Google ‘teach your baby to read’ or 'your baby can read' and you’ll get hundreds of responses, most of them trying to sell you some kind of reading program or kit.
Unfortunately these programs mislead thousands of parents into needlessly parting with hundreds of dollars in the hope of giving their children a head start in literacy.
So is it really possible for you to teach your baby to read?
The truth is that a baby simply cannot learn to read as we understand reading.
This is because babies do not have the cognitive skills to understand that a word on a page – the word ‘car’, for example - stands for or represents the thing itself – a car.
Their brains have simply not developed to the point where they can make a connection between the two.
In psychologist-speak, babies under the age of about two have little or no competence in representing the environment using images, language, or symbols.
Without this skill, a young child can learn to recognize the shape of a word and to say the word when prompted by a parent but the child is not truly reading because he does not understand what he is saying.
He does not understand that those marks on the card or piece of paper Mum is holding up have meaning – that they are actually a symbol for something else.
There are two main types of ‘teach your baby to read’ programs …
Both types of programs use lots of jargon designed to make you think an ‘expert’ can help you teach your baby to read.
To give you an idea of what I mean, here are some quotes from ads I've seen in magazines and on websites:
Don't be fooled by all this expert-speak!
The programs say they will help you ‘teach your baby to read’ but, as we've seen, it's not actually possible to teach a baby to read.
What these programs are really doing is selling you a structured way of laying the groundwork when your child is a baby for him to learn to read when he is older.
The programs probably do work in the majority of cases because they are based around the same activities many parents do with their children at home as a matter of course.
Doing these activities as part of a structured program probably won’t do any harm, provided you don’t push your child. By all means, buy one of the programs if you don’t mind spending the money.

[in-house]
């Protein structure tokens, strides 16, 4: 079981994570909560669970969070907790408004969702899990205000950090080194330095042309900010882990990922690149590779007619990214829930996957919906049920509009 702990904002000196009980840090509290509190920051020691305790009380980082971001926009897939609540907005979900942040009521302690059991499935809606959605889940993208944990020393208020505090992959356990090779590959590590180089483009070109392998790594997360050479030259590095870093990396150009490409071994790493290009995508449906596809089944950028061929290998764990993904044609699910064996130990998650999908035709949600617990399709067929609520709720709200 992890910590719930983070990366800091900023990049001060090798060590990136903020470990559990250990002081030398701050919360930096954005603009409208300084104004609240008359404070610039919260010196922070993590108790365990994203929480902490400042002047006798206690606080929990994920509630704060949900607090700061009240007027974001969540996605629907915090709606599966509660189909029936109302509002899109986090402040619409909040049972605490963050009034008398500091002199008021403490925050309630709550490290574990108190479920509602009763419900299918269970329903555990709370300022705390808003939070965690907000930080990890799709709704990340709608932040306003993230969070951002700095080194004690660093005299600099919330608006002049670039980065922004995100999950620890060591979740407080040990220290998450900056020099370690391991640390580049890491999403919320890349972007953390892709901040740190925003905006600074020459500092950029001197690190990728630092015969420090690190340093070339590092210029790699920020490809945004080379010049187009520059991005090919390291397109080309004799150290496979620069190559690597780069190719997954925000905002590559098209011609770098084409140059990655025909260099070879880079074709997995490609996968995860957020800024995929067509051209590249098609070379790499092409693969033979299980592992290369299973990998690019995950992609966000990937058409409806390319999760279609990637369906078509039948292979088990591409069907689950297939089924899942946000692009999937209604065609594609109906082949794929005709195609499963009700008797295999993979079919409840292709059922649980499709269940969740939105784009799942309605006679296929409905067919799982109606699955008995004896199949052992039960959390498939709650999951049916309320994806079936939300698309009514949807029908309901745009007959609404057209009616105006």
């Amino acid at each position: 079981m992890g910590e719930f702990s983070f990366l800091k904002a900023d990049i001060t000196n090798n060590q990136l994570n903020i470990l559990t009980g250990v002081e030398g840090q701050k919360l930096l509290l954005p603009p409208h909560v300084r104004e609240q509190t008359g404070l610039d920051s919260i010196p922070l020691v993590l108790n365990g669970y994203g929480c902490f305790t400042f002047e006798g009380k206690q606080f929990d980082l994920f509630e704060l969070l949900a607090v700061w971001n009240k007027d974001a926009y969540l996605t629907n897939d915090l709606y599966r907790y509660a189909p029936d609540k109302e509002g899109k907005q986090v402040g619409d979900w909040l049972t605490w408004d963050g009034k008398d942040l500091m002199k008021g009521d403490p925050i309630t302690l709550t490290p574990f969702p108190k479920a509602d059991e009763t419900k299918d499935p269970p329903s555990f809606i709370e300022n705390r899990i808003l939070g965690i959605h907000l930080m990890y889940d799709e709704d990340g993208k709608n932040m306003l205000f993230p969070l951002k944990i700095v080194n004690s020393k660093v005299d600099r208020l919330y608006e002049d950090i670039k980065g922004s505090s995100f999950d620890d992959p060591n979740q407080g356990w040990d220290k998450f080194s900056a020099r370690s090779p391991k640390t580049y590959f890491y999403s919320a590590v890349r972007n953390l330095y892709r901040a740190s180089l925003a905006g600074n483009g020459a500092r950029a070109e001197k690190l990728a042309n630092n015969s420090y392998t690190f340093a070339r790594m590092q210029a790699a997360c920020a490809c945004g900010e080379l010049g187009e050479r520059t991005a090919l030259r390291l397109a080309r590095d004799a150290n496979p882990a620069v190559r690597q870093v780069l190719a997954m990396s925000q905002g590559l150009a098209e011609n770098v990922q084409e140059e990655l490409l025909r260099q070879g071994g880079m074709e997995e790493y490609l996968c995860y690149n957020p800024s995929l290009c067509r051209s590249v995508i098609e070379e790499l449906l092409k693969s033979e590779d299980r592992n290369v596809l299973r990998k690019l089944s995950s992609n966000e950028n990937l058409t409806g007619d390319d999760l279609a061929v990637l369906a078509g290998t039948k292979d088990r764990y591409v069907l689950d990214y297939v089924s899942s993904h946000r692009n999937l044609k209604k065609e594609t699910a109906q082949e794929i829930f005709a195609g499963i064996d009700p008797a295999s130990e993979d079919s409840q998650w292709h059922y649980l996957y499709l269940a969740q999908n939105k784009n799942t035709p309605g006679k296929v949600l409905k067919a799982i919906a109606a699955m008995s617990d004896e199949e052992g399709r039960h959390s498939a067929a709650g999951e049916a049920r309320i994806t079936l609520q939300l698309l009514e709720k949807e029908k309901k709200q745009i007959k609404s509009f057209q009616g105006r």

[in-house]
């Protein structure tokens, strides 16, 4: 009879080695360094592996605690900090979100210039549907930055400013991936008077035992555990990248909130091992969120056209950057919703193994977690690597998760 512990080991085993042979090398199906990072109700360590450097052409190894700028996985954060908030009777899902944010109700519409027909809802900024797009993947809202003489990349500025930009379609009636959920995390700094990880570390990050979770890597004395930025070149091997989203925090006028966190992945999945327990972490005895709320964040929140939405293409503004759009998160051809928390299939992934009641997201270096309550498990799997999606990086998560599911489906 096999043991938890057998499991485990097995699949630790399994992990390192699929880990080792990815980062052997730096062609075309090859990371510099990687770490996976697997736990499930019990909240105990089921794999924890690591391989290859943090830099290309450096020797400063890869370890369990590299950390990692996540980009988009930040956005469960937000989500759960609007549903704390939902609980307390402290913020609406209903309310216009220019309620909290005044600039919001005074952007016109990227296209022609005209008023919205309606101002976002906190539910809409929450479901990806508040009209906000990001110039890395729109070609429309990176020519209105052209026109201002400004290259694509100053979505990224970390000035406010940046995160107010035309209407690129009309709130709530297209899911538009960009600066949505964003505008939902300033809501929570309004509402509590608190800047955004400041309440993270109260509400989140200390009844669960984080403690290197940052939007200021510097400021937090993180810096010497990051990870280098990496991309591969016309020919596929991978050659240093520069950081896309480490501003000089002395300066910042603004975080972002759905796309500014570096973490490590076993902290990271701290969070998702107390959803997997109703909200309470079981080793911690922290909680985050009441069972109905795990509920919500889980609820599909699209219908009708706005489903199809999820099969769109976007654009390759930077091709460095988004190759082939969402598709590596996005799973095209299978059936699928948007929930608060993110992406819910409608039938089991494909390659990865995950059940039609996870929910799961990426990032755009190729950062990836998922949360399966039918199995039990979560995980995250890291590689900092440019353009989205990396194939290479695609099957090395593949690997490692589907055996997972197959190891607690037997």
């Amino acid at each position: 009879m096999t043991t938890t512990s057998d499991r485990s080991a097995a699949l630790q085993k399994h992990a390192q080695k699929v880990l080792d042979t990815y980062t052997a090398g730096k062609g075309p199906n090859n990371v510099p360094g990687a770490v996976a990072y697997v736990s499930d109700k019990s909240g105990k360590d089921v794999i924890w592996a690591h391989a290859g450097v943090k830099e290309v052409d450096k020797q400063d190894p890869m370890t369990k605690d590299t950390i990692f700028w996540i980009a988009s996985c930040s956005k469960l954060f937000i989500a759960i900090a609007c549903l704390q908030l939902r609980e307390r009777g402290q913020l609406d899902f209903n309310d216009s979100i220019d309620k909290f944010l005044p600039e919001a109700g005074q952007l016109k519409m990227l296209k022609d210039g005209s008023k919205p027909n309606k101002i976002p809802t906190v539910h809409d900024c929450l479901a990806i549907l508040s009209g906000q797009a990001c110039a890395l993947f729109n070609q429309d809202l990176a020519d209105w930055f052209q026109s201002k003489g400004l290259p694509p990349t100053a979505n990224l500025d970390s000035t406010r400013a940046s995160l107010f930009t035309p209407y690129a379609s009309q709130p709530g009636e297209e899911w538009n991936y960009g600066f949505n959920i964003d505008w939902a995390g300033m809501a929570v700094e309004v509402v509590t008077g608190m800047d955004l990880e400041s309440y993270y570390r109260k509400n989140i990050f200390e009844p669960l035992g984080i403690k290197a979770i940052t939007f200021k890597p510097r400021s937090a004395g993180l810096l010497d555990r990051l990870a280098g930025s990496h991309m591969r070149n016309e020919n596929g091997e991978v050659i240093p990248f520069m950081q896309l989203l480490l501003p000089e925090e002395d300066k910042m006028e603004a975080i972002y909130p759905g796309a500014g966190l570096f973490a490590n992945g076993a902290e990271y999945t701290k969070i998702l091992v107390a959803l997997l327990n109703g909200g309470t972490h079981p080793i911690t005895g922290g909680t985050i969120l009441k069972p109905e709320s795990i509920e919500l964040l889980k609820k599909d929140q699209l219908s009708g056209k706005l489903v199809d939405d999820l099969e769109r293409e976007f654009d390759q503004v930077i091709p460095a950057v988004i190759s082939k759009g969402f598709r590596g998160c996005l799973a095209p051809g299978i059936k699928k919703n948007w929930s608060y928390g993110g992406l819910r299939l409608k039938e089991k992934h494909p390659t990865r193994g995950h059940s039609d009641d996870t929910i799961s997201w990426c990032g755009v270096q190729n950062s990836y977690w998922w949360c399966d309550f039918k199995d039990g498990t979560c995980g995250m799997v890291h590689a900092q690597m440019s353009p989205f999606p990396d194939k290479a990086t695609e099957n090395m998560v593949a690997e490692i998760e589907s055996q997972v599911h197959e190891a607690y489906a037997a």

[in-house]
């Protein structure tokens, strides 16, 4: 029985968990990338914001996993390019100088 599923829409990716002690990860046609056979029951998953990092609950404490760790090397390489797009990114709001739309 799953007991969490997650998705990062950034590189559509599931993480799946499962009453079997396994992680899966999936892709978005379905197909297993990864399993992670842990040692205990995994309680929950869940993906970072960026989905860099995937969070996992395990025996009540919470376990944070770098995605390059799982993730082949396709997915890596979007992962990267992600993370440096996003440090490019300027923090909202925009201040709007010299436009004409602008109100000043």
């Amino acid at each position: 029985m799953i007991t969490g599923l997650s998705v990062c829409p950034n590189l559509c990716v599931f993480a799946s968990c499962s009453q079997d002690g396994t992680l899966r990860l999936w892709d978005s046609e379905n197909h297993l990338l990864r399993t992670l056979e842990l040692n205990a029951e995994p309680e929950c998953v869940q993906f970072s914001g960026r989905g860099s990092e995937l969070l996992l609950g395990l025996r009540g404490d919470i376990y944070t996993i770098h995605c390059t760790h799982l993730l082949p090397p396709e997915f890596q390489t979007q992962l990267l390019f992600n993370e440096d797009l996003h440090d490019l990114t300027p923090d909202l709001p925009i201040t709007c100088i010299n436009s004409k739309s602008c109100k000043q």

But if you can’t afford one of these programs or you simply don’t like the idea, don’t feel your child will be missing out. He won’t be.
You can do the same things with your baby without buying expensive books and DVDs and without following a structured programme.
If you read he book reviews or watch some of the testimonials on the websites you’ll hear some amazing stories about babies who learned to read at an early age using one or another of the 'teach your baby to read programs'.
But read or listen carefully because none of the stories are really about babies learning to read.
All the stories I’ve read or watched online are about children of about 18 months of age or older recognising words by sight, whether on a TV screen, in a book or on a card.
Now, this is a wonderful thing but it’s really not that unusual. My own children (and many other children I know) could recognise and understand dozens, possibly hundreds, of written words before the age of two.
At this age (18 months to 2 years) children start to understand and use symbols so they are able to connect a word with the thing it represents.
They don’t need any kind of program to learn this. It will happen naturally if their parents simply read to them, play with them and take them places so they get to experience the world around them.
The thing is, the parents who rave about the early learning programs or early literacy classes usually have nothing to compare with. They don’t know that they could have achieved the same result simply by reading to their child.
Sounds too simple?
It is simple. It’s also cheap (free if you get your books from the library) and fun!
There are a few things to remember, though.
In her book Reading Magic, Australian author and literacy expert Mem Fox tells the story of how her daughter came home from school at the age of four, having been at school for two weeks, bubbling with excitement at being able to read.
Mem’s story struck a chord with me because I had an identical experience with my daughter who started school in February 2003 at the age of 4 years and 2 months.
Jim Trelease, in his book, The Read-Aloud Handbook, tells the story of Erin Hassett whose mother started reading aloud to her on the day she was born.
Jim also tells the stories of two babies, Cushla and Jennifer, who were born with special needs. Both girls had intellectual delays and both had parents who read to them with astounding results.
Both Jim’s book and Mem’s book are well worth reading.
It's only my opinion but I really think the people who sell programs promising to teach your baby to read are preying on the insecurities we all have when we become parents.
They know we all want the very best for our children and they also know:
Our lack of confidence in our abilities as parents often leads us to look to ‘experts’ to tell us what to do. This allows companies to commercialize the simple, fun activities most parents do with their babies as a matter of course.
These activities – reading, talking and having fun together – are packaged up with a whole lot of academic and technical terms into a program to be sold to parents.
Part of the attraction for parents of the ‘teach your baby to read’ packaging is that the programs provide some sort of way for parents to measure their child’s success.
But if you read to your child and pay attention to your child’s responses, you’ll have the same ‘success’ without the price tag.